Firstly, congratulations for winning 3MBS' The Talent! Can you tell us a little about the experience of being part of the competition and what it meant to come away as the winner?
Thank you! I found performing on the Talent to be so much fun and the comments I received from the judges were very helpful. Everyone at 3MBS has been super friendly as well. As several of my friends have previously performed on past seasons of the Talent, I decided that this year was my turn to try it. Honestly, the experience of performing was wonderful for me and to be selected as the winner for this season was just icing on the cake!
Performing on the radio is nothing like playing in front of an audience and there are so many things you have to be aware of that wouldn't usually play on your conscious in any other environment. What did you learn about giving your best performance live on air and what were the biggest differences to giving a traditional performance on stage?
It is quite an odd feeling when you're playing in a small, empty studio, and yet you know that your performance is reaching the ears of an indefinite number of listeners, who are tuned in from various locations. Waiting for a cue to start playing immediately at the beginning of each piece was also something foreign to me. Of course, there is the daunting idea that any slips you make will be permanently stored in digital form, which is the same for all recorded performances, but at the same time you're not worried about how you look, or other aspects of traditional performance etiquette. I was also able to invite my family into the studio to watch my performance, which made everything a whole lot more relaxed and enjoyable.
You're keeping pretty busy at the moment, studying not only a Bachelor of Music but also a Bachelor of Law at Monash University! How do you juggle the two and have you found that the way you study one influences how you approach the other?
It hasn't always been easy to juggle the two, especially before exams or important performances or auditions. Sometimes I do wish there were more hours in the day in which to get everything done! But it has taught me to study and practice efficiently, and always with an objective in mind. Having to switch between the analytical side of the brain required to study the law, and the creative and emotional side required to play music is a tricky thing to get used to. Nonetheless, it is always refreshing to be able to focus on things that are completely different, which tends to provide that extra bit of motivation.
When preparing for a competition or recital, what are your steps to feeling performance-ready? Do you have any tried and true methods of preparation?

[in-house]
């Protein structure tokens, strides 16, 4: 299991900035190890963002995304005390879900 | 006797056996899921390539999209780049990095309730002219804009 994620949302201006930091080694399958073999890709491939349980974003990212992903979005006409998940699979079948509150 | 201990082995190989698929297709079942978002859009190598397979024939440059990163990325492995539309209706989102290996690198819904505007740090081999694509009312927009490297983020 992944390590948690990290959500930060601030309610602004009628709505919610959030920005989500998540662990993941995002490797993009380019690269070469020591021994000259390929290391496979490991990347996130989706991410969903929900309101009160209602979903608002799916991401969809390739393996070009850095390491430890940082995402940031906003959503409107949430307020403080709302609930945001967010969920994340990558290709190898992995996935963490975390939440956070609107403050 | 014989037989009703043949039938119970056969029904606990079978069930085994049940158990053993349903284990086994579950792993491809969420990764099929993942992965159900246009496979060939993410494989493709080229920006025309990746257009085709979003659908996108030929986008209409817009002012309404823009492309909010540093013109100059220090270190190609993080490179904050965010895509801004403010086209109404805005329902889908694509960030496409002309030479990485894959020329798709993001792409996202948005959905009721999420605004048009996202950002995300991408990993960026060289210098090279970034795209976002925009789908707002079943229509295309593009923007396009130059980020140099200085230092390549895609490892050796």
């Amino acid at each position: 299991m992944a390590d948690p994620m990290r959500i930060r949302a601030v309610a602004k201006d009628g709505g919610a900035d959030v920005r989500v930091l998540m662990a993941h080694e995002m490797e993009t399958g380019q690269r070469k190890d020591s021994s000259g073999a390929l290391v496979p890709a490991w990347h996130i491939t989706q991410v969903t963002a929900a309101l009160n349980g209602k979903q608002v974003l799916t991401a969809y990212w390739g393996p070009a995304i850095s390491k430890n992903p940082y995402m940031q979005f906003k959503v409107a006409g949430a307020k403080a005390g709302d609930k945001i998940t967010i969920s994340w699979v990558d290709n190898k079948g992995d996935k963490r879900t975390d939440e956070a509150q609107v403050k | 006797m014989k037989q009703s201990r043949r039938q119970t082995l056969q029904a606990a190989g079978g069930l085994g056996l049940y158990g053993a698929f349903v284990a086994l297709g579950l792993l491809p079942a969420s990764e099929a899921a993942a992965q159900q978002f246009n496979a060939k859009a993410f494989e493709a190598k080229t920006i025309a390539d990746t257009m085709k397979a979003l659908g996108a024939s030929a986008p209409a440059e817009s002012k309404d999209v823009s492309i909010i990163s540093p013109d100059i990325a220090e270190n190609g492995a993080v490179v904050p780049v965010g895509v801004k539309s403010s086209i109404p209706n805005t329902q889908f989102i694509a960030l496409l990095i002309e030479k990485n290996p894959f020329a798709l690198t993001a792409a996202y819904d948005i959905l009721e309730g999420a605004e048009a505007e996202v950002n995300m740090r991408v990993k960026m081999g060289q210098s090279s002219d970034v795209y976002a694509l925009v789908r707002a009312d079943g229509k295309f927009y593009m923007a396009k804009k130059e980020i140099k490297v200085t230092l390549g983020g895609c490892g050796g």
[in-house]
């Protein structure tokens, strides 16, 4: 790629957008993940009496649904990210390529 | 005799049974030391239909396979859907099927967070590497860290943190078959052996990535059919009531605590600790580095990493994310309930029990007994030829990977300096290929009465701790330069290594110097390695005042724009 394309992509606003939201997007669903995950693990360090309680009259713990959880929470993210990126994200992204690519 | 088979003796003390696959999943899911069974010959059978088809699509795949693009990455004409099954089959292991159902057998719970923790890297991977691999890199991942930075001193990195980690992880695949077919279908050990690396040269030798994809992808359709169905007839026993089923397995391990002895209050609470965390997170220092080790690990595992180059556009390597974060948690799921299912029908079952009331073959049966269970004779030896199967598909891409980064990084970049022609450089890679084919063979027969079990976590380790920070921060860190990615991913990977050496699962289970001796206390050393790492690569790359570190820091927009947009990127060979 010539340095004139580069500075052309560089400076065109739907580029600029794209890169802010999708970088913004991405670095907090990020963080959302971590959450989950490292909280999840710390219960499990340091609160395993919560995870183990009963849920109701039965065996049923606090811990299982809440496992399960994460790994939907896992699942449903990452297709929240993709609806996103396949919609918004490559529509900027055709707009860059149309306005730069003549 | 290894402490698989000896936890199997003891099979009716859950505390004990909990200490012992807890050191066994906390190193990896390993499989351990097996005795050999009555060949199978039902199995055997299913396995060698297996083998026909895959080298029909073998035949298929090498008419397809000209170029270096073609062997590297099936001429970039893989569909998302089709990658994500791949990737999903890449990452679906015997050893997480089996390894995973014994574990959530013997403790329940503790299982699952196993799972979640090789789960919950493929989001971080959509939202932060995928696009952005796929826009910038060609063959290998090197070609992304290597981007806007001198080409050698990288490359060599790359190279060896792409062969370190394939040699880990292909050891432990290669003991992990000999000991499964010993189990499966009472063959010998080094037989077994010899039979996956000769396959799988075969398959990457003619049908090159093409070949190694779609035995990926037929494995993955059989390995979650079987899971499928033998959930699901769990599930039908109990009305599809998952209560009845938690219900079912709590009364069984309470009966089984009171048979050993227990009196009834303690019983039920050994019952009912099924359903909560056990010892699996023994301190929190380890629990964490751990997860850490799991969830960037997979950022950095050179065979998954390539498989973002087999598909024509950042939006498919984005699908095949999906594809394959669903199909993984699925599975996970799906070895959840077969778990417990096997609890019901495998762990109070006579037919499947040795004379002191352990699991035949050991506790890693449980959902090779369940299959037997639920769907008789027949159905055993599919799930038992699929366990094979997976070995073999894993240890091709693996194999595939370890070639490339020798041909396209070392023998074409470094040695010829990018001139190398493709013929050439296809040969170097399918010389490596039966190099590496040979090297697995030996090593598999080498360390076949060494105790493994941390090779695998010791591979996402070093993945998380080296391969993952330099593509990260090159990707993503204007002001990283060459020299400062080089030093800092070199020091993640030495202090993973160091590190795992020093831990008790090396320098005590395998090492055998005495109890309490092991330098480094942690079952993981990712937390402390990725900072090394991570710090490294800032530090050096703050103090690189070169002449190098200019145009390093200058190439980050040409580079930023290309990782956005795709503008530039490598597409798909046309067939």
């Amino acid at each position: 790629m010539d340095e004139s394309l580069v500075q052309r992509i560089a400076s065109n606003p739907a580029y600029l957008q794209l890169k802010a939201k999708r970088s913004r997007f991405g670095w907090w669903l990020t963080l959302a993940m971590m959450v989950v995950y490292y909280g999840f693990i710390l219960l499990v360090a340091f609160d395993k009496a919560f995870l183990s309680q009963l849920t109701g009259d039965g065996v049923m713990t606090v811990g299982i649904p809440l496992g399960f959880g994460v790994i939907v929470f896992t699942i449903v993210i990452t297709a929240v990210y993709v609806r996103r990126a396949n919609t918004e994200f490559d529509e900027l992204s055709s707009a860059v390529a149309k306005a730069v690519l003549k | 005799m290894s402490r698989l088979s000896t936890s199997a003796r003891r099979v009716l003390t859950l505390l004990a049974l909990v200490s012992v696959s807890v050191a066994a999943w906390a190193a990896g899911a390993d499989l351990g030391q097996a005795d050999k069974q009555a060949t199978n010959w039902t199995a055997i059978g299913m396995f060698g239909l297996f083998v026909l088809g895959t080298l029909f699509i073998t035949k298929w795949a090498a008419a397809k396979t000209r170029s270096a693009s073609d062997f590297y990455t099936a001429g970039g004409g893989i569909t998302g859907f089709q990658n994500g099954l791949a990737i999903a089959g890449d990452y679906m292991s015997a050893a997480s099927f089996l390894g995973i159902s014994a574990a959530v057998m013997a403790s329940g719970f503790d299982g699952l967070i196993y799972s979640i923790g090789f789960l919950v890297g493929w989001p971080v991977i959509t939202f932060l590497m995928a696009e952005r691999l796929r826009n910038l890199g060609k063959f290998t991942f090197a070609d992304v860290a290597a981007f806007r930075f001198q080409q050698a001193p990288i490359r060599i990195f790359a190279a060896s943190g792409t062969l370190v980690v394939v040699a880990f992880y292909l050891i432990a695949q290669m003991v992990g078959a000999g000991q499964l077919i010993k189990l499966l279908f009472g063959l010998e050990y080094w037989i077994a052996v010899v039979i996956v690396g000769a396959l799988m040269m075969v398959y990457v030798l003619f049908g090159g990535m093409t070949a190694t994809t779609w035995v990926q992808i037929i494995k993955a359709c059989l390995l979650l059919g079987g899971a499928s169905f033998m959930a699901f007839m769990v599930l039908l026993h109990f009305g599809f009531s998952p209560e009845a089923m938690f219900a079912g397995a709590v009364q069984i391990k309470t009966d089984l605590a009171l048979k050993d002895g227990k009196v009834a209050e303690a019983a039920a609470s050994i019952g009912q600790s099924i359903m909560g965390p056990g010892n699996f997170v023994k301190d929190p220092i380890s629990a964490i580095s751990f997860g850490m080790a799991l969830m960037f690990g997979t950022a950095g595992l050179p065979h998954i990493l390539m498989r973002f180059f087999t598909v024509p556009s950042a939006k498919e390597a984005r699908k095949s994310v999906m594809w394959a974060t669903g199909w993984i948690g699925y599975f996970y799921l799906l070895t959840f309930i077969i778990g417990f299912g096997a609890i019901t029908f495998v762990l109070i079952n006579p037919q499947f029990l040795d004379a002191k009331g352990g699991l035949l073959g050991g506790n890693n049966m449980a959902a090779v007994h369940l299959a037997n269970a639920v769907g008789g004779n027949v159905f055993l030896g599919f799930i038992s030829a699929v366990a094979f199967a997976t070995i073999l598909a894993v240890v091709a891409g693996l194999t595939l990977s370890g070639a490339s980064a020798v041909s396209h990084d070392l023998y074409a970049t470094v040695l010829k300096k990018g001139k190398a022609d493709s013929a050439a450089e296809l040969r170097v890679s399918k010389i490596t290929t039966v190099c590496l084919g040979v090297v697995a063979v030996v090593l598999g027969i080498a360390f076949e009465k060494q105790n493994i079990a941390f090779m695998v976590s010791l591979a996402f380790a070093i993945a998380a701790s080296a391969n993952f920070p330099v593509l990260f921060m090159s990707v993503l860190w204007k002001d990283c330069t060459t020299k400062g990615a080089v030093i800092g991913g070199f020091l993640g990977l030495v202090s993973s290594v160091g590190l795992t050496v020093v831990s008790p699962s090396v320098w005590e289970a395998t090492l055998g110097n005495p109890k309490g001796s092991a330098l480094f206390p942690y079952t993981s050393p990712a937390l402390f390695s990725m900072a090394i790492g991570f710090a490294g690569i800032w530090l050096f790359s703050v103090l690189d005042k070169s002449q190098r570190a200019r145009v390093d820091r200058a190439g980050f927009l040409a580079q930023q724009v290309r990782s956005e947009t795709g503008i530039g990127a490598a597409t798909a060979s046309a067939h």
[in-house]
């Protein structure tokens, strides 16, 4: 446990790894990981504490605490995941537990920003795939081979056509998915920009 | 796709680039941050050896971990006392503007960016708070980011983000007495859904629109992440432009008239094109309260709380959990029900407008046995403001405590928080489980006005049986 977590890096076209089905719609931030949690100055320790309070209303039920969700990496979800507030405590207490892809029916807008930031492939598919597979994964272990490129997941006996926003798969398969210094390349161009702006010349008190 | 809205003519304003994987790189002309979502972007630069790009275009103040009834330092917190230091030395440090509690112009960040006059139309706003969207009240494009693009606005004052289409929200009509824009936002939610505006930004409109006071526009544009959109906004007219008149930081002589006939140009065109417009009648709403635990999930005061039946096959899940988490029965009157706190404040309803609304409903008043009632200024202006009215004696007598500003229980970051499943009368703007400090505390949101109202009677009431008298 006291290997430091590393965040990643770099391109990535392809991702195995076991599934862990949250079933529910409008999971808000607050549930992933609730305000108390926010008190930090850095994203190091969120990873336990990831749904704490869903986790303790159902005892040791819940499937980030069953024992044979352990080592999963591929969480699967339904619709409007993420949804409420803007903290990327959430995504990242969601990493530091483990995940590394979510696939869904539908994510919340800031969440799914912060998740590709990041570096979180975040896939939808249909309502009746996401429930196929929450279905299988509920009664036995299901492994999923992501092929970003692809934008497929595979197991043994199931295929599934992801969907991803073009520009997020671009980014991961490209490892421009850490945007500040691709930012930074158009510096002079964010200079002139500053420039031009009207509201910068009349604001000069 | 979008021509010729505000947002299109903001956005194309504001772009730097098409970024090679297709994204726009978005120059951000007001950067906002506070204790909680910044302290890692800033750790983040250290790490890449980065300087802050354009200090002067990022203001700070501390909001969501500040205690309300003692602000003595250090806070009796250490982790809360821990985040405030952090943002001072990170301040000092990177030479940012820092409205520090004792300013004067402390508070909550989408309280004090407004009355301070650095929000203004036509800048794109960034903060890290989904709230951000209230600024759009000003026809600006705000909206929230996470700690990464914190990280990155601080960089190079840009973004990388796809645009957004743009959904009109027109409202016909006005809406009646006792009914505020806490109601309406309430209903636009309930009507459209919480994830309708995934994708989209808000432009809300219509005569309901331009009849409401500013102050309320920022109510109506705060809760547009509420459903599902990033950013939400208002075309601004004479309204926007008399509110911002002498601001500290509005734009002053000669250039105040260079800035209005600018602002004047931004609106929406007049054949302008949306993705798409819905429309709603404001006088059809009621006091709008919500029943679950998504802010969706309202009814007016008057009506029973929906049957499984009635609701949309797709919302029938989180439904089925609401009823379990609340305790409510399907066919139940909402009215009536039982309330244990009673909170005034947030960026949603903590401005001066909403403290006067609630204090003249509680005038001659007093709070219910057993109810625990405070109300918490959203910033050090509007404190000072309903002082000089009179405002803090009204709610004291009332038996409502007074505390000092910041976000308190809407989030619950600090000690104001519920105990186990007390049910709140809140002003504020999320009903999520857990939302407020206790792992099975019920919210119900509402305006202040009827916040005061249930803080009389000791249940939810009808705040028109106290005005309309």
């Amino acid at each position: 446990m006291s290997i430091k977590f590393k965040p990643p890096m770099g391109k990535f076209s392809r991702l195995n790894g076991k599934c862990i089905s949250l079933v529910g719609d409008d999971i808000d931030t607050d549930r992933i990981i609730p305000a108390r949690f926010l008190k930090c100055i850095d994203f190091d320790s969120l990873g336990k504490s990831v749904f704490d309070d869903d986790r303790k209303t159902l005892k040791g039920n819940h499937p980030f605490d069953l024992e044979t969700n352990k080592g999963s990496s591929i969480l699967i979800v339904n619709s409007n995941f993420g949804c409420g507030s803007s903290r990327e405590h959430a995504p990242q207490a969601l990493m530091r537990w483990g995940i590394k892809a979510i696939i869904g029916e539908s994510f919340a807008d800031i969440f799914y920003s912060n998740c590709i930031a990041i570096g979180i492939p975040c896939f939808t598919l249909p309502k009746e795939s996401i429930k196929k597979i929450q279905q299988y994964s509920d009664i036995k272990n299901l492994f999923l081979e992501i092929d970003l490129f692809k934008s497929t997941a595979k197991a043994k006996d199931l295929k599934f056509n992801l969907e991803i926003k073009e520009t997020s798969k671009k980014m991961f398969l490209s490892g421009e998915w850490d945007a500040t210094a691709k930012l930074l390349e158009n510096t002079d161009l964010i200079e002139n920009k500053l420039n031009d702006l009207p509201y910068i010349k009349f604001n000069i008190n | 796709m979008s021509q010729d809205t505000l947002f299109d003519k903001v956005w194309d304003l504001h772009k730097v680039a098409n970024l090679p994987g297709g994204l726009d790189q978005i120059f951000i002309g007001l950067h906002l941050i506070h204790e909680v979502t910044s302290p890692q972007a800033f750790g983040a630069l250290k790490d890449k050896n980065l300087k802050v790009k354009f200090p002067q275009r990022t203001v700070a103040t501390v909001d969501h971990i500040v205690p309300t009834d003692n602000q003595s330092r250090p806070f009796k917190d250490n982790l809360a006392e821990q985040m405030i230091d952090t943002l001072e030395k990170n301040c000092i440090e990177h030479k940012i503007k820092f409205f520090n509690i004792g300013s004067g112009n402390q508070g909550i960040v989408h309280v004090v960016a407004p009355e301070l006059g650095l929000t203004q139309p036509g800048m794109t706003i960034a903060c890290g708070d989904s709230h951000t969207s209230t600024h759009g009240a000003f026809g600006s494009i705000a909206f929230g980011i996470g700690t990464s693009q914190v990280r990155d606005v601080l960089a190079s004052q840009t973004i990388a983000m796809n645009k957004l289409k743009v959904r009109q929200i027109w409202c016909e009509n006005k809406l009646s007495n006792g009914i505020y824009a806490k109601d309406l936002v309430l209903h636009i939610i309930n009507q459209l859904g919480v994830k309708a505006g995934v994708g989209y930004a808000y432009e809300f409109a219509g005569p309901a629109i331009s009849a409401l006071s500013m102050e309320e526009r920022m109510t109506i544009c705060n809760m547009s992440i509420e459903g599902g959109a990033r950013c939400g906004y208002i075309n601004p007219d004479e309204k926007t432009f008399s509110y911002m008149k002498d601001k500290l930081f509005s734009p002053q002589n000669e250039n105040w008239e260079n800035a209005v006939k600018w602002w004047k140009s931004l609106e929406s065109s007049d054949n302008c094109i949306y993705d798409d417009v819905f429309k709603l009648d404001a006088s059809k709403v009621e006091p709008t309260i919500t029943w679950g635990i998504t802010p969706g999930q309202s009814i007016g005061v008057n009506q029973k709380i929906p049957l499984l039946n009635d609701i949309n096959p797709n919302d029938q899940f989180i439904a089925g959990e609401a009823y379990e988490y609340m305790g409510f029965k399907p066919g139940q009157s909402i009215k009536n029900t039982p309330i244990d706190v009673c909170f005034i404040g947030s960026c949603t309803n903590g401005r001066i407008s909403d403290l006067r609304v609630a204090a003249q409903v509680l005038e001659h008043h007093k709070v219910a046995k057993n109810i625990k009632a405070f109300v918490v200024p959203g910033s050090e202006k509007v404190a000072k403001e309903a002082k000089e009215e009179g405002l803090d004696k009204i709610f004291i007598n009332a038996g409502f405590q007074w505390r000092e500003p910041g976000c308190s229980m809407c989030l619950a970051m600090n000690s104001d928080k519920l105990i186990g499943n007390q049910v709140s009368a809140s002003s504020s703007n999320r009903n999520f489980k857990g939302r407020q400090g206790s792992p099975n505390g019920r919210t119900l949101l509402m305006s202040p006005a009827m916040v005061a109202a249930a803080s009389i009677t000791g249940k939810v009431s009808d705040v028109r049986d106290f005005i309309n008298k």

One thing I always need to do is to have at least one practice run under performance conditions, usually a week or so before the performance. Setting up a video camera alwaysgives me a bit of extra pressure, and allows me to watch myself afterwards in order to pick up anything I may not have otherwise noticed. I've also come to realise the importance of getting enough sleep and its effect on my playing, so I try to set aside a few extra hours in the days leading up to the performance. I still get nervous right before performing, but doing these things and practising well helps with feeling bit more confident.
Between study for your two degrees and working, it must be hard to find the time to wind down! How do you like to spend the precious hours you do get to use for downtime?
On most days, I enjoy just being at home with my family, not necessarily doing anything special, but just relaxing after dinner or watching television. (I'm an avid follower of Masterchef!) We’ve also just come back from a holiday in Europe, which was incredibly scenic. When I have more time to myself, I also like to dance. In high school I was passionate about breakdancing, which I know seems terribly incompatible with the piano, and until last year I used to be quite involved with a student-run dance club called Flare Dance Ensemble. Although I'm not so involved anymore, I still find dancing from time to time to be very therapeutic, as well as a form of exercise which is both fun and involves creativity.
Finally, when you're at the piano keyboard facing a particularly tricky passage or bar, how do you tackle it? Break it down for us!
I find that playing slowly, in small sections and hands separately is usually key in working out the most comfortable hand positions to play with. It is probably also a good idea to memorise the music as early as possible, by identifying patterns in the music and analysing its structure. I find that after I am able play fluently with each hand, it then becomes much easier to reduce the tempo again and put two hands together from memory. Of course, tricky passages come in all sorts of varieties, and there is no single, universal method for tackling all of them. So I think it is important to be flexible and to design your approach based on the music in front of you!